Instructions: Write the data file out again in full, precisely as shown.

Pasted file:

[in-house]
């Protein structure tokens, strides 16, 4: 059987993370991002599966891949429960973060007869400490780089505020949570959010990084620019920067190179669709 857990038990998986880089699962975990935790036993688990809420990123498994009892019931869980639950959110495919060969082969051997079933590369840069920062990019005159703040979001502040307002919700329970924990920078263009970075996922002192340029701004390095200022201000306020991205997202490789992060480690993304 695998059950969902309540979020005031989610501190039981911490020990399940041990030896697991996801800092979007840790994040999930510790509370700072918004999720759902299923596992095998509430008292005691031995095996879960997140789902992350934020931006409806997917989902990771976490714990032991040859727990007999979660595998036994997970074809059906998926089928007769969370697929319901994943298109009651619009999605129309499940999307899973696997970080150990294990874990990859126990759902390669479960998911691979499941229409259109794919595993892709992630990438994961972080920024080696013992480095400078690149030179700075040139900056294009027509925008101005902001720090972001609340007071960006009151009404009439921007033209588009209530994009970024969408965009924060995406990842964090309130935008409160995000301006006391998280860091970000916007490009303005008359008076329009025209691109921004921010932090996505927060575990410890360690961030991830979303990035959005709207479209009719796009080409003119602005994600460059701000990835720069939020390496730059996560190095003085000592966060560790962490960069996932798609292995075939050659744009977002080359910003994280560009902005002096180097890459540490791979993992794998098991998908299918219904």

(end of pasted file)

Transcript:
[in-house]
């Protein structure tokens, strides 16, 4: 059987993370991002599966891949429960973060007869400490780089505020949570959010990084620019920067190179669709 857990038990998986880089699962975990935790036993688990809420990123498994009892019931869980639950959110495919060969082969051997079933590369840069920062990019005159703040979001502040307002919700329970924990920078263009970075996922002192340029701004390095200022201000306020991205997202490789992060480690993304 695998059950969902309540979020005031989610501190039981911490020990399940041990030896697991996801800092979007840790994040999930510790509370700072918004999720759902299923596992095998509430008292005691031995095996879960997140789902992350934020931006409806997917989902990771976490714990032991040859727990007999979660595998036994997970074809059906998926089928007769969370697929319901994943298109009651619009999605129309499940999307899973696997970080150990294990874990990859126990759902390669479960998911691979499941229409259109794919595993892709992630990438994961972080920024080696013992480095400078690149030179700075040139900056294009027509925008101005902001720090972001609340007071960006009151009404009439921007033209588009209530994009970024969408965009924060995406990842964090309130935008409160995000301006006391998280860091970000916007490009303005008359008076329009025209691109921004921010932090996505927060575990410890360690961030991830979303990035959005709207479209009719796009080409003119602005994600460059701000990835720069939020390496730059996560190095003085000592966060560790962490960069996932798609292995075939050659744009977002080359910003994280560009902005002096180097890459540490791979993992794998098991998908299918219904």